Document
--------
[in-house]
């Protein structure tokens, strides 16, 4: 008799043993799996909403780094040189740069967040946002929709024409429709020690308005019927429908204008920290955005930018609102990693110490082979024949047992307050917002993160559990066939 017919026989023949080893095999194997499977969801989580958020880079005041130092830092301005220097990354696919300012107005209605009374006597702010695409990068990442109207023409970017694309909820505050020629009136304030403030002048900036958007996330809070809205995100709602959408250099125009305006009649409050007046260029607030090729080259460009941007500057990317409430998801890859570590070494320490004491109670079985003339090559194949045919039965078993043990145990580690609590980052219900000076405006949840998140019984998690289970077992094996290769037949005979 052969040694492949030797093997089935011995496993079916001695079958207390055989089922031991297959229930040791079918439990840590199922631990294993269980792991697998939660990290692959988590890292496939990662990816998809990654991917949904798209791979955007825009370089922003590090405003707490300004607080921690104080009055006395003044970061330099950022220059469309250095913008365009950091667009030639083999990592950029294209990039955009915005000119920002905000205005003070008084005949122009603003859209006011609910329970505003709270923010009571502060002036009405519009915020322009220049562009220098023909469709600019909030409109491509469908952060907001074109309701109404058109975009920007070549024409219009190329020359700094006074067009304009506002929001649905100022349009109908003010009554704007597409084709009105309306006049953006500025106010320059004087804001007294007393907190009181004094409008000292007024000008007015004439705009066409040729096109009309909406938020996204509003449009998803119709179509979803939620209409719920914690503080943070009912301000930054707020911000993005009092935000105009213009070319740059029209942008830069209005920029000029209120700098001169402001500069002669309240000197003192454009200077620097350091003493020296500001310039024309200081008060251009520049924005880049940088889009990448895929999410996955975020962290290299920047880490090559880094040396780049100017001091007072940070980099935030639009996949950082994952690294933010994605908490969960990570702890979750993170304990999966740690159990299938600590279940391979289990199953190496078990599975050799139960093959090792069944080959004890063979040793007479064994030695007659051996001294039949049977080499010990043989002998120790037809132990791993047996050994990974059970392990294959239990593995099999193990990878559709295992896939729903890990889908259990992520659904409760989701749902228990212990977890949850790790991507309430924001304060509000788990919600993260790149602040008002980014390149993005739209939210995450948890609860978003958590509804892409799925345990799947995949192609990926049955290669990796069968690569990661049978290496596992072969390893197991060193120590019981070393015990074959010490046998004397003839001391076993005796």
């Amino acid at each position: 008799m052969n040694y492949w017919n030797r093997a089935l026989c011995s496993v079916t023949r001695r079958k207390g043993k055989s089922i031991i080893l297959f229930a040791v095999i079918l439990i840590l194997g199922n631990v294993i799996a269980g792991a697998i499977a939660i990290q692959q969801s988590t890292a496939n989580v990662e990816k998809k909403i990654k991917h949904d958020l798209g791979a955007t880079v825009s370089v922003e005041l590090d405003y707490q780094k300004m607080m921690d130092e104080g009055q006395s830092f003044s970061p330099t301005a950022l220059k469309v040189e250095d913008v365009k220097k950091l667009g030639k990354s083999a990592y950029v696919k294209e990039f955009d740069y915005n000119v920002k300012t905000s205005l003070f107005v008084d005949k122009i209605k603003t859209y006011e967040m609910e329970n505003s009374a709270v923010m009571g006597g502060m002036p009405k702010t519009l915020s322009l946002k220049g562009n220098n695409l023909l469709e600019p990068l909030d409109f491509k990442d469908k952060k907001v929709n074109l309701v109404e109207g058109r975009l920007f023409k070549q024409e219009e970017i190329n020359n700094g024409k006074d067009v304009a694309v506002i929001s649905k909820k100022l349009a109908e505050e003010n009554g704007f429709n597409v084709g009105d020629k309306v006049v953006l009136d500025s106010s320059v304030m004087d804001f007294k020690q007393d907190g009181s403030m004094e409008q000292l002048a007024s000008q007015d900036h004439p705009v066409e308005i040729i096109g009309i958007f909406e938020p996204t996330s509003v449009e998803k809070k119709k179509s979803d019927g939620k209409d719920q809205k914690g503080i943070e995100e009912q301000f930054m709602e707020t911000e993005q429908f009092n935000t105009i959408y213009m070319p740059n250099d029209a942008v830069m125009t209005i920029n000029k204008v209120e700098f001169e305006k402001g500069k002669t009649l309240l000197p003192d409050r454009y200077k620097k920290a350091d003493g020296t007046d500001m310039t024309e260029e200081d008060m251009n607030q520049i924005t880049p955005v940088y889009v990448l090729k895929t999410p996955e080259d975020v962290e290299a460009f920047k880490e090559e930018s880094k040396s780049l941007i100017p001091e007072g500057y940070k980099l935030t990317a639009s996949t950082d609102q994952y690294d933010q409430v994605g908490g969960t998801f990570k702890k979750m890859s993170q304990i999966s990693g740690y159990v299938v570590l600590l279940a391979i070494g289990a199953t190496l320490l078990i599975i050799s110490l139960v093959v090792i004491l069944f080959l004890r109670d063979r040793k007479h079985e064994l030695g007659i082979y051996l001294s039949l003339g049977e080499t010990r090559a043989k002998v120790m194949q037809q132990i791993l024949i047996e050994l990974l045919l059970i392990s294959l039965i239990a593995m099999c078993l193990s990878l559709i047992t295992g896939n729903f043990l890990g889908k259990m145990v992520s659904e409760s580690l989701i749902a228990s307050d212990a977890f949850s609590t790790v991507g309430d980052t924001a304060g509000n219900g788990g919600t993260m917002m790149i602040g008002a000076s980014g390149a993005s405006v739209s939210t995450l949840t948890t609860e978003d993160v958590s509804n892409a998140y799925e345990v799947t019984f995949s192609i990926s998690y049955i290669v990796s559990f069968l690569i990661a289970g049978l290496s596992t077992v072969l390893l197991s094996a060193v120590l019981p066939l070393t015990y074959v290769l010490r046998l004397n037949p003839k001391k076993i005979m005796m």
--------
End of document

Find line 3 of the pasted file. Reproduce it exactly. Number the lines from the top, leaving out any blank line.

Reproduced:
């Amino acid at each position: 008799m052969n040694y492949w017919n030797r093997a089935l026989c011995s496993v079916t023949r001695r079958k207390g043993k055989s089922i031991i080893l297959f229930a040791v095999i079918l439990i840590l194997g199922n631990v294993i799996a269980g792991a697998i499977a939660i990290q692959q969801s988590t890292a496939n989580v990662e990816k998809k909403i990654k991917h949904d958020l798209g791979a955007t880079v825009s370089v922003e005041l590090d405003y707490q780094k300004m607080m921690d130092e104080g009055q006395s830092f003044s970061p330099t301005a950022l220059k469309v040189e250095d913008v365009k220097k950091l667009g030639k990354s083999a990592y950029v696919k294209e990039f955009d740069y915005n000119v920002k300012t905000s205005l003070f107005v008084d005949k122009i209605k603003t859209y006011e967040m609910e329970n505003s009374a709270v923010m009571g006597g502060m002036p009405k702010t519009l915020s322009l946002k220049g562009n220098n695409l023909l469709e600019p990068l909030d409109f491509k990442d469908k952060k907001v929709n074109l309701v109404e109207g058109r975009l920007f023409k070549q024409e219009e970017i190329n020359n700094g024409k006074d067009v304009a694309v506002i929001s649905k909820k100022l349009a109908e505050e003010n009554g704007f429709n597409v084709g009105d020629k309306v006049v953006l009136d500025s106010s320059v304030m004087d804001f007294k020690q007393d907190g009181s403030m004094e409008q000292l002048a007024s000008q007015d900036h004439p705009v066409e308005i040729i096109g009309i958007f909406e938020p996204t996330s509003v449009e998803k809070k119709k179509s979803d019927g939620k209409d719920q809205k914690g503080i943070e995100e009912q301000f930054m709602e707020t911000e993005q429908f009092n935000t105009i959408y213009m070319p740059n250099d029209a942008v830069m125009t209005i920029n000029k204008v209120e700098f001169e305006k402001g500069k002669t009649l309240l000197p003192d409050r454009y200077k620097k920290a350091d003493g020296t007046d500001m310039t024309e260029e200081d008060m251009n607030q520049i924005t880049p955005v940088y889009v990448l090729k895929t999410p996955e080259d975020v962290e290299a460009f920047k880490e090559e930018s880094k040396s780049l941007i100017p001091e007072g500057y940070k980099l935030t990317a639009s996949t950082d609102q994952y690294d933010q409430v994605g908490g969960t998801f990570k702890k979750m890859s993170q304990i999966s990693g740690y159990v299938v570590l600590l279940a391979i070494g289990a199953t190496l320490l078990i599975i050799s110490l139960v093959v090792i004491l069944f080959l004890r109670d063979r040793k007479h079985e064994l030695g007659i082979y051996l001294s039949l003339g049977e080499t010990r090559a043989k002998v120790m194949q037809q132990i791993l024949i047996e050994l990974l045919l059970i392990s294959l039965i239990a593995m099999c078993l193990s990878l559709i047992t295992g896939n729903f043990l890990g889908k259990m145990v992520s659904e409760s580690l989701i749902a228990s307050d212990a977890f949850s609590t790790v991507g309430d980052t924001a304060g509000n219900g788990g919600t993260m917002m790149i602040g008002a000076s980014g390149a993005s405006v739209s939210t995450l949840t948890t609860e978003d993160v958590s509804n892409a998140y799925e345990v799947t019984f995949s192609i990926s998690y049955i290669v990796s559990f069968l690569i990661a289970g049978l290496s596992t077992v072969l390893l197991s094996a060193v120590l019981p066939l070393t015990y074959v290769l010490r046998l004397n037949p003839k001391k076993i005979m005796m």